A Hartselle woman says the raccoons, snakes and other animals in her neighborhood are a little too close for comfort. She says overgrown lots and an abandoned home nearby are attracting them all. The woman called her city council representative and talked with neighbors, then called WHNT NEWS 19's Venton Blandin when she couldn't get anything done.
Ola Mae Kilpatric has spent years dealing with strangers taking up space in the abandoned home and wild animals living across from her home. Kilpatric told WHNT NEWS 19 city crews clean the lots once a year, but do nothing with the abandoned home.
WHNT NEWS 19's Venton Blandin took her concerns to the Hartselle Mayor Dwight Tankersley. The mayor acknowledged the problems.
Kilpatric has called Hartselle home for years. She's watched her neighborhood grow in that time, but not the way it should.
"If they would get all these vines and stuff cleaned up it would not be so bad," said Kilpatric.
The Hartselle homeowner takes issue with an abandoned home and unattended lots near her doorstep.
"We were out here with our dog and a big old raccoon ran out from over there. He was almost bigger than my dog," added Kilpatric.
Kilpatric belies it all makes a neighborhood eyesore and puts her neighbors safety at risk.
"It seems like with it grown up like that, it will bring our property value down. Who would want to live down here with all that stuff grown up," stated Kilpatric.
Kilpatric says she has gone to the Hartselle city hall several times to talk with the city council and mayor. She says both often give the same response.
"It's going to be the same story. We are going to send out letters to him to get him to clean it. When they clean it up, they are mostly just pushing it over," said Kilpatric.
Mayor Tankersley says he and city council members are aware of the concerns.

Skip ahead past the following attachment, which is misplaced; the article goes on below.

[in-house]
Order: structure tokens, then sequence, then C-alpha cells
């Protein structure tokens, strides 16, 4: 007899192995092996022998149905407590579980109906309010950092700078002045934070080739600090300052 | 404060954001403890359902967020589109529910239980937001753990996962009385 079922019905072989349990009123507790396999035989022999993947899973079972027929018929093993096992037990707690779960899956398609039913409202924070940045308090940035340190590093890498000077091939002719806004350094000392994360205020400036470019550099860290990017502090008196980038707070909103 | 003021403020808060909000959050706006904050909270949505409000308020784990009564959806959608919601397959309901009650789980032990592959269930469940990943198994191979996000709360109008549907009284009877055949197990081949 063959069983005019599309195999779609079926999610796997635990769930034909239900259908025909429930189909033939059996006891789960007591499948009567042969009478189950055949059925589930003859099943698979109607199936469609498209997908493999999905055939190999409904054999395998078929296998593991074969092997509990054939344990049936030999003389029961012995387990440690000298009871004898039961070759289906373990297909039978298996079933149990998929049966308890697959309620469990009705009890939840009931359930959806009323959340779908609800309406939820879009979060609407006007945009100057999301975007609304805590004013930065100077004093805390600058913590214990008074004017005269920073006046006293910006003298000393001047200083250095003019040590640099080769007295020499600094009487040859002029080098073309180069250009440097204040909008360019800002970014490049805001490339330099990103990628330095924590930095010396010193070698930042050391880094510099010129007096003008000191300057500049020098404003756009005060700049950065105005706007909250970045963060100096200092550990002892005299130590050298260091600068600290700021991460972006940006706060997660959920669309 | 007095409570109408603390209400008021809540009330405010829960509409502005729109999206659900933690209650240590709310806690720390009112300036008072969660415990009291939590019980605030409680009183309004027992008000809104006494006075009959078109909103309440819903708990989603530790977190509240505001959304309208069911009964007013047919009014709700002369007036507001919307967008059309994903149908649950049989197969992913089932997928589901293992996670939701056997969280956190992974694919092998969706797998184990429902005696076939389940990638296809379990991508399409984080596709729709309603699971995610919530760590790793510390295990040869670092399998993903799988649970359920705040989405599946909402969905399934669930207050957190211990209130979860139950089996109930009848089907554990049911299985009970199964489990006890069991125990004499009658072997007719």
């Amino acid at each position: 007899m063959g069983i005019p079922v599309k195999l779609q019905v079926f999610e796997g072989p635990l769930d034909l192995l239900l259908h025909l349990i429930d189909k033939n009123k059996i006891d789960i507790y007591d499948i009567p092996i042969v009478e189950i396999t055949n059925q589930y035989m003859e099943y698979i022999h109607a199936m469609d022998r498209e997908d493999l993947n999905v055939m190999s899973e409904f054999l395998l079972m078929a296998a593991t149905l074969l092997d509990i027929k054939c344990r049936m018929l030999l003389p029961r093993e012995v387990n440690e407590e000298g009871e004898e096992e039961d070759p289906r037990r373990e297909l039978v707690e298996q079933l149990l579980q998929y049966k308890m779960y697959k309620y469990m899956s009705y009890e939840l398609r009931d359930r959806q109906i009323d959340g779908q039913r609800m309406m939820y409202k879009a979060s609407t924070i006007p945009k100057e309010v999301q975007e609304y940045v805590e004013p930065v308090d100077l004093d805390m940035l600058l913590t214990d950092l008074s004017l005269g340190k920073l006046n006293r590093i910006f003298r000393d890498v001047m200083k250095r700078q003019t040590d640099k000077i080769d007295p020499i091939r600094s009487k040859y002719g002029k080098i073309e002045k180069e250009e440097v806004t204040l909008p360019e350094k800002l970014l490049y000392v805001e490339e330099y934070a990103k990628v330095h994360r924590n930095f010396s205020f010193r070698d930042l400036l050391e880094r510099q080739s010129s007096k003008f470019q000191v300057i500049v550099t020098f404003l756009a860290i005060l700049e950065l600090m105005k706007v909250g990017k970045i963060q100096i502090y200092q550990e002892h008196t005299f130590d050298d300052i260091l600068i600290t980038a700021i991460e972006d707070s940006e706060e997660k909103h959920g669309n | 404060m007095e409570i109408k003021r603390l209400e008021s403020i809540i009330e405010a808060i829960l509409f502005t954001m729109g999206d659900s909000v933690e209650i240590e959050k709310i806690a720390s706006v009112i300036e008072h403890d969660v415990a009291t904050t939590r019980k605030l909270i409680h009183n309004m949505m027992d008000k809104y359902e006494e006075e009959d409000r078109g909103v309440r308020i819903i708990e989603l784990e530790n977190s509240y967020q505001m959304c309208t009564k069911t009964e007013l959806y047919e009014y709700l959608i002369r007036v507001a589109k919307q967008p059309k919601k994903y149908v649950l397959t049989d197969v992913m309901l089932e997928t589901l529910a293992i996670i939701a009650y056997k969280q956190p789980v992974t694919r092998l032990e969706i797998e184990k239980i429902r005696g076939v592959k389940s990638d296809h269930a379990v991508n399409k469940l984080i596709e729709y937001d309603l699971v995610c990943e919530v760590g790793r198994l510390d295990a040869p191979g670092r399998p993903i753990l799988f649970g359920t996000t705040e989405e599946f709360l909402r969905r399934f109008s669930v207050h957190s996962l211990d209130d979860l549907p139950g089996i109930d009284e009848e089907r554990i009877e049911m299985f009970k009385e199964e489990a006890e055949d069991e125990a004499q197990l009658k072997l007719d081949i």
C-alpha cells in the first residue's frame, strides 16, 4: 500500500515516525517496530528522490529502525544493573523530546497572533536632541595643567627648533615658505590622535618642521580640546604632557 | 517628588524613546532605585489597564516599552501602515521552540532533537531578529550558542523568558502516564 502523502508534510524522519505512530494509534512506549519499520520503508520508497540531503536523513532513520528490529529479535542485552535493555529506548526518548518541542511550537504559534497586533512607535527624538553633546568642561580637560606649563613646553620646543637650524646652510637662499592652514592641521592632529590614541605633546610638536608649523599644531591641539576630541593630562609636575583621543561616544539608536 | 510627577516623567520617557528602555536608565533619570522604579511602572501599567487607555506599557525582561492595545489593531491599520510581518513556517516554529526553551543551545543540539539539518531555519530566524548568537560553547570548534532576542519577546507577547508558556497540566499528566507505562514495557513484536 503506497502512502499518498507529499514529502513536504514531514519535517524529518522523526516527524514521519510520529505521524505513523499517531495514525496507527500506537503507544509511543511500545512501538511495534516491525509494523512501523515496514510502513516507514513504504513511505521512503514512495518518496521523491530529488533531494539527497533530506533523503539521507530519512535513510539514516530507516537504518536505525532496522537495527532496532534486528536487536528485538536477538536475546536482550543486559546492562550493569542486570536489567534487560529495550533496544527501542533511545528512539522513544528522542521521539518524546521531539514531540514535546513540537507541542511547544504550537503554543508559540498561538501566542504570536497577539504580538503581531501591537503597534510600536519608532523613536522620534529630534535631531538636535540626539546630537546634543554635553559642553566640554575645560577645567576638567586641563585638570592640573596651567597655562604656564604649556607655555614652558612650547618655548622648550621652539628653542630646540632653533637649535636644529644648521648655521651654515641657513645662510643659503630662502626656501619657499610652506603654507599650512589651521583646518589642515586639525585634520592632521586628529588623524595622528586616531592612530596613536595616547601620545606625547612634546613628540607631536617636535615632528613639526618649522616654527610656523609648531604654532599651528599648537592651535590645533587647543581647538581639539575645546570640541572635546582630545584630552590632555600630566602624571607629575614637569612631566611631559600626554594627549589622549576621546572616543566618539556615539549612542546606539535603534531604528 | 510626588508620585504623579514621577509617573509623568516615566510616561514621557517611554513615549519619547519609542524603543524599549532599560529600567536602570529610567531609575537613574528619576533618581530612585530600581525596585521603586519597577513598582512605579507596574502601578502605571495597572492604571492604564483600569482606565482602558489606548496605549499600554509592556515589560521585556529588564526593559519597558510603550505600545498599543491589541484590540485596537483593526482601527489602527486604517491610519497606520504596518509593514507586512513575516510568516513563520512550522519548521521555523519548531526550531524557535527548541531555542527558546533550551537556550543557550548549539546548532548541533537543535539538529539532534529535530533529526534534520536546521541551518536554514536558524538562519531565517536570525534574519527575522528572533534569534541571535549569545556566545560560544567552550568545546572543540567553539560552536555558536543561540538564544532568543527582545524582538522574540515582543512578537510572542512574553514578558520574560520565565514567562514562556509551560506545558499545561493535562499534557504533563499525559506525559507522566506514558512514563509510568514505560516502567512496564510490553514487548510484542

"We're working on that to resolve the situation as fast as we can as we do in all nuisance cases," said Mayor Tankersley.
The mayor wants Kilpaltric to understand things take time.Kilpatric took the time to walk WHNT NEWS 19's Venton Blandin over to the abandoned home.
"It looks like all the insulation is torn out of it. I don't think it is safe," said Kilpatric.
Hartselle's mayor says one man believes he owns the house. Mayor Tankersley says the man wants to tear down the house, but needs more proof.
"Our city attorney is working with the owner to determine who, by a clear chain of title, that actual property owner is before the house is torn down," added Mayor Tankersley.
The mayor is also working with the Superintendent of Morgan County Schools.
"From what we understand, apparently, we own some land in the city of Hartselle," said Superintendent Bill Hopkins.
City leaders think the county's school system owned the property back in the 1930s. Hartselle's school system broke away from Morgan County's system nearly four decades ago. No one can find a deed, but the superintendent was able to find something in the district's archives.
"There's also some clause in there that says that if it is not used for school-related business that it reverts back to the original owners," added Hopkins.
Mayor Tankersley believes the city and county school system will work things out. Superintendent Hopkins says plans to ask the school board to sell the property if it's proven to be his district's land.
Mayor Tankersley says, regarding the abandoned house, it will be several more weeks before the building is torn down.